Creative Commons License

Creative Commons License
This work is licensed under a Creative Commons Attribution-Noncommercial-No Derivative Works 4.0 License.

Date of Graduation

Summer 2018

Document Type

Thesis

Degree Name

Master of Science (MS)

Department

Department of Kinesiology

Advisor(s)

Nicholas D. Luden

Michael J. Saunders

Christopher J. Womack

Abstract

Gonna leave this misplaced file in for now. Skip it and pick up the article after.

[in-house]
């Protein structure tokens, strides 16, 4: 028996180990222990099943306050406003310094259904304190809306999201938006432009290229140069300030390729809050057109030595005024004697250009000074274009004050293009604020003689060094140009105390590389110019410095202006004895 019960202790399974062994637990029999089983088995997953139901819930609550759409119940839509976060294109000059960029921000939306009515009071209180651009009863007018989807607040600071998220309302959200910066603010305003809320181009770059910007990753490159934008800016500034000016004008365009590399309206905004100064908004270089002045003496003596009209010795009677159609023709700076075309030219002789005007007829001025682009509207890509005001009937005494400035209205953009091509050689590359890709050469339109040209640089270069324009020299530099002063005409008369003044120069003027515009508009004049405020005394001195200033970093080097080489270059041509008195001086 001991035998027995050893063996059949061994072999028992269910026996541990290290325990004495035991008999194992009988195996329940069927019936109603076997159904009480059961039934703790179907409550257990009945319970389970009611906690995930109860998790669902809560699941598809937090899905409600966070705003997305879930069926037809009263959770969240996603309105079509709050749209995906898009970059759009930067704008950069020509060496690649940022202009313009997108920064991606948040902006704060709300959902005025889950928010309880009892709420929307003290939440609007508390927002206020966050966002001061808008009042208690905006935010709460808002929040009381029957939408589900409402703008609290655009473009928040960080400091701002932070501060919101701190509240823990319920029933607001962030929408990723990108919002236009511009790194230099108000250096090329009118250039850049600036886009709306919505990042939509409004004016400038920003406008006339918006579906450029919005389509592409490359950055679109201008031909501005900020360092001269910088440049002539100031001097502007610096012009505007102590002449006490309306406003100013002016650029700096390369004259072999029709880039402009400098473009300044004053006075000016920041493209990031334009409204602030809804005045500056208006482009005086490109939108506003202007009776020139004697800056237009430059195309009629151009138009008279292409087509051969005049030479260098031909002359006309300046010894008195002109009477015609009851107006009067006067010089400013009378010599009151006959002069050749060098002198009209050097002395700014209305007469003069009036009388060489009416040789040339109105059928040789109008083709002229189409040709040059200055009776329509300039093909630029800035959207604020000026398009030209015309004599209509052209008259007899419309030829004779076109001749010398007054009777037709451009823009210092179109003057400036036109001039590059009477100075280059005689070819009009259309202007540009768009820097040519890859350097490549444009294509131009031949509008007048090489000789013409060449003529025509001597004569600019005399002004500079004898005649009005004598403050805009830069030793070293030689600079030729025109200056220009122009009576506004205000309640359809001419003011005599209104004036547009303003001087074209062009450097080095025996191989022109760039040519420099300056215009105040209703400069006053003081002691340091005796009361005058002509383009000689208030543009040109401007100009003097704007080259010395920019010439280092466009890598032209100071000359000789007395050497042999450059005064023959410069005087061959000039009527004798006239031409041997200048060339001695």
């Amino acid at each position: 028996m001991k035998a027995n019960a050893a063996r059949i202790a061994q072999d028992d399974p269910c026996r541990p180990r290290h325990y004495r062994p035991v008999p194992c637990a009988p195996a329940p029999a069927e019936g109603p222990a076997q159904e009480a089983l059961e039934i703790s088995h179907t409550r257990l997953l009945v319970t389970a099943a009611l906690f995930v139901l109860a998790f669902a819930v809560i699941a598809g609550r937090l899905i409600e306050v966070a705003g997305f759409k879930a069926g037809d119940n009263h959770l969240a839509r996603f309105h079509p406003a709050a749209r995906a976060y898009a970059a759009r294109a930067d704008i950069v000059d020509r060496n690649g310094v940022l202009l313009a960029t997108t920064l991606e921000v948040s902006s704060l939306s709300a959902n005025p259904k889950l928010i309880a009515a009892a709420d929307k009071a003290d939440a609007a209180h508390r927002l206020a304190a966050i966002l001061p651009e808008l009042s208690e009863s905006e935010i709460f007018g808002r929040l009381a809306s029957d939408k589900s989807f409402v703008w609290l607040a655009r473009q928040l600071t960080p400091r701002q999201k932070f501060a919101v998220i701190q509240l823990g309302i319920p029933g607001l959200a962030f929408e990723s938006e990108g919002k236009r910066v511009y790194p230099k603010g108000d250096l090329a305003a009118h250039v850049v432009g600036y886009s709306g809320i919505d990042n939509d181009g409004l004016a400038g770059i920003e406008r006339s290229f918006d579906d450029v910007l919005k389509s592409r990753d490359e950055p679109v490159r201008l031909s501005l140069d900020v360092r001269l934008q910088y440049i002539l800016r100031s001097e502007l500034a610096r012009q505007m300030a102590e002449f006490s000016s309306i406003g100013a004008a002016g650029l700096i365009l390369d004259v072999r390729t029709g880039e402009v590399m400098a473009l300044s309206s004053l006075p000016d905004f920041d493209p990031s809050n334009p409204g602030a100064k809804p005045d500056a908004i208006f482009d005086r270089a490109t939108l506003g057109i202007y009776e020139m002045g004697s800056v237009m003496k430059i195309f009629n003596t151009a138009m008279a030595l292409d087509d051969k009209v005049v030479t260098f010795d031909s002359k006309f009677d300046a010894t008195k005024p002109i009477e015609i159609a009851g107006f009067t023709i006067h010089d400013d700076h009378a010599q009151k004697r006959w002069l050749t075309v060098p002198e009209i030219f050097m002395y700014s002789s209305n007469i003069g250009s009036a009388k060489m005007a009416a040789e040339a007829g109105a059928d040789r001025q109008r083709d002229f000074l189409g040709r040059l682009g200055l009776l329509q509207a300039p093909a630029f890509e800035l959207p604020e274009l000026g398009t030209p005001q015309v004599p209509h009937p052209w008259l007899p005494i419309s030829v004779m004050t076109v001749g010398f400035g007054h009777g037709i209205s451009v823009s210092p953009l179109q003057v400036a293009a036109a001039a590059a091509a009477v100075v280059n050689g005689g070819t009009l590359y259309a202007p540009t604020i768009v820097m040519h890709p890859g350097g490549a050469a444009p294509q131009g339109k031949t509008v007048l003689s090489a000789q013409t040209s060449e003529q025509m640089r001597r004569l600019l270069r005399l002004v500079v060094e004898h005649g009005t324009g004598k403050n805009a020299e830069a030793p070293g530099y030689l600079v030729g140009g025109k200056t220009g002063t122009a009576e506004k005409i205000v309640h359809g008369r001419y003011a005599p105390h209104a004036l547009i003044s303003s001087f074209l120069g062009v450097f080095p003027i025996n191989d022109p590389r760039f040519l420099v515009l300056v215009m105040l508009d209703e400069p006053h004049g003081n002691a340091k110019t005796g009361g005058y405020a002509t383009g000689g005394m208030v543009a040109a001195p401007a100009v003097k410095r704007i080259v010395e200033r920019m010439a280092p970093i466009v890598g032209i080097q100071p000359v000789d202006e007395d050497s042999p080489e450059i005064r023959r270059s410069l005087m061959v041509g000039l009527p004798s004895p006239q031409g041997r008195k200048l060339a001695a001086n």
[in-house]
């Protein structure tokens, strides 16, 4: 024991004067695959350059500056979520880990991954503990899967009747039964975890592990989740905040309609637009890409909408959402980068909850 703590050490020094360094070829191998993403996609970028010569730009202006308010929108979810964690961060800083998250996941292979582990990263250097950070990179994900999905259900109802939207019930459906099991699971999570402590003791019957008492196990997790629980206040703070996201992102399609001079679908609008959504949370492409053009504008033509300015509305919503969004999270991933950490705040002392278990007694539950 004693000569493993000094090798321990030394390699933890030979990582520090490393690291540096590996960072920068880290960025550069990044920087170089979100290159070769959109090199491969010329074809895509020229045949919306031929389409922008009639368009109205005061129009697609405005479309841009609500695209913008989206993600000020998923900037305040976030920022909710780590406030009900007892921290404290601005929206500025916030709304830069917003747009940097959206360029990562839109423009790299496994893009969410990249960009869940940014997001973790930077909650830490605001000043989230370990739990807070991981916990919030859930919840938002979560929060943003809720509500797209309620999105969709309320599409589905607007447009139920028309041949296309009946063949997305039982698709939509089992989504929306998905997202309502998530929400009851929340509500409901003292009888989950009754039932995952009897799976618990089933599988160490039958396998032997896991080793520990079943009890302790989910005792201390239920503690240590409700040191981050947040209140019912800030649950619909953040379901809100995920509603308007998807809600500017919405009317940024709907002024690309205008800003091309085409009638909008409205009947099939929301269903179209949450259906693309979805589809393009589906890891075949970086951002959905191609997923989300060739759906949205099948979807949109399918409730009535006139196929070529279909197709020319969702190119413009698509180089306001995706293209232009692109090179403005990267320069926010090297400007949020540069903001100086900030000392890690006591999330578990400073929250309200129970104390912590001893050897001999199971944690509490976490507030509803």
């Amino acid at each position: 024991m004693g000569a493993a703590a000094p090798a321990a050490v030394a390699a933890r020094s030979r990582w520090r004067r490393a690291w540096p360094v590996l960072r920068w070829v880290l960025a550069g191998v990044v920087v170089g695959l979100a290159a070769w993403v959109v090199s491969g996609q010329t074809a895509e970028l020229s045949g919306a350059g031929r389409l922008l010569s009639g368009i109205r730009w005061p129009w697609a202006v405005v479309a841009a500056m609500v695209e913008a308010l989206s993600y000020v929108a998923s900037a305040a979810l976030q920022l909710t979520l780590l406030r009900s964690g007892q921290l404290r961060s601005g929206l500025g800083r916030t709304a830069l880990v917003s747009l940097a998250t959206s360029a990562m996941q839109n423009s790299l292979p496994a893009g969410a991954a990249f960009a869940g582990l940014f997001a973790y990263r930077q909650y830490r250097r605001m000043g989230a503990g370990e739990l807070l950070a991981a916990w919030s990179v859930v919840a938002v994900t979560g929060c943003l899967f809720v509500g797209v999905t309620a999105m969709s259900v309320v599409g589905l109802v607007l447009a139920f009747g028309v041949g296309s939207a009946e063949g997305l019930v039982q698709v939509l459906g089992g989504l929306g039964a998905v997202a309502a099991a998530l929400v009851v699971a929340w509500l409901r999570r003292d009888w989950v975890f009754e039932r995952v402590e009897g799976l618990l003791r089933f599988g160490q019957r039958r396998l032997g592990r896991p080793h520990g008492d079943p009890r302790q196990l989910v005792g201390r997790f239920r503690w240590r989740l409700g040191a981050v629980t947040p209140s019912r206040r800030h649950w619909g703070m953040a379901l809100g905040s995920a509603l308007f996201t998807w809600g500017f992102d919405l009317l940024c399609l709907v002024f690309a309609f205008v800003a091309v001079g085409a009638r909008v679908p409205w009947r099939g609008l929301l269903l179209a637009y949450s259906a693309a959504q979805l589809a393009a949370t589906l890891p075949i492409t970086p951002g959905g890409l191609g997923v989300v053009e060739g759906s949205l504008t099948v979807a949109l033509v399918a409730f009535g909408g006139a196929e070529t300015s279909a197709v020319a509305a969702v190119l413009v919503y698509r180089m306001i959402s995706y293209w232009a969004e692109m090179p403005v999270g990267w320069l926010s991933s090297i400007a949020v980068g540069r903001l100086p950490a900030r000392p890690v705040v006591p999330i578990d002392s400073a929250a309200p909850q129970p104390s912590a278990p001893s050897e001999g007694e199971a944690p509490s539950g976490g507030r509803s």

Introduction: MicroRNA (miRNA) are small, non-coding RNA that act post-transcriptionally to regulate gene expression. miRNA levels are modulated by acute aerobic exercise, yet little is known about how miRNA levels may change in response to high-intensity interval exercise. Further, almost nothing is known about the impact of post-exercise nutrition (carbohydrate and/or protein) on miRNA levels. Thus, the purpose of this study is to examine the effects of high-intensity interval cycling and different post-exercise nutrients on ci-miRNA levels. Methods: Nine recreationally active males (age 21.9 ± 2.0yrs; VO2max 49.6 ± 4.0mL/kg/min) competed three trials, each including identical exercise protocols. Protocol involved two Wingate tests separated by four sets of high-intensity (3 minutes @ 90% Wmax separated by 1 minute @ 50% Wmax) intervals, along with warm-up and cooldown. Finger stick and venous blood samples were collected pre- and up to four hours post-exercise. Additionally, a different nutrition treatment (i.e. carbohydrate, carbohydrate + protein, or control) was administered immediately post-exercise. Serum samples were analyzed for content of twelve target miRNA (miR-1, -21, -126, -133a, -146a, -150, -206, -210, -221, -222, -486, and -499). miRNA levels were expressed as fold changes relative to baseline of 1 and paired-samples t-tests and post hoc two-way, repeated measures ANOVAs were used to detect changes in miRNA levels across chosen timepoints and treatments. Results: miR-210 and miR-486 were unaffected by exercise at any timepoints and all remaining targets were either unchanged or upregulated immediately post-exercise. Most targets (except miR-1) were returned to baseline at four-hours post-exercise. Nutrition only affected miR-150, downregulating it at one-hour post-exercise. Post hoc analysis revealed a main effect for time for all targets immediately post-exercise. Further, a main effect for time was observed one-hour post-exercise for miR-1 and miR-210 and at four hours pos-exercise for miR-210 and mIR-146a. Conclusion: High-intensity cycling impacted miRNA implicated in skeletal and cardiac phenotype, angiogenesis, and inflammation, though post-exercise nutrition was inconsequential except for miR-150. It is currently unknown the extent to which intracellular miRNA activity may be reflected in circulation, thus further work is needed to study how nutrition may influence miRNA response to exercise.

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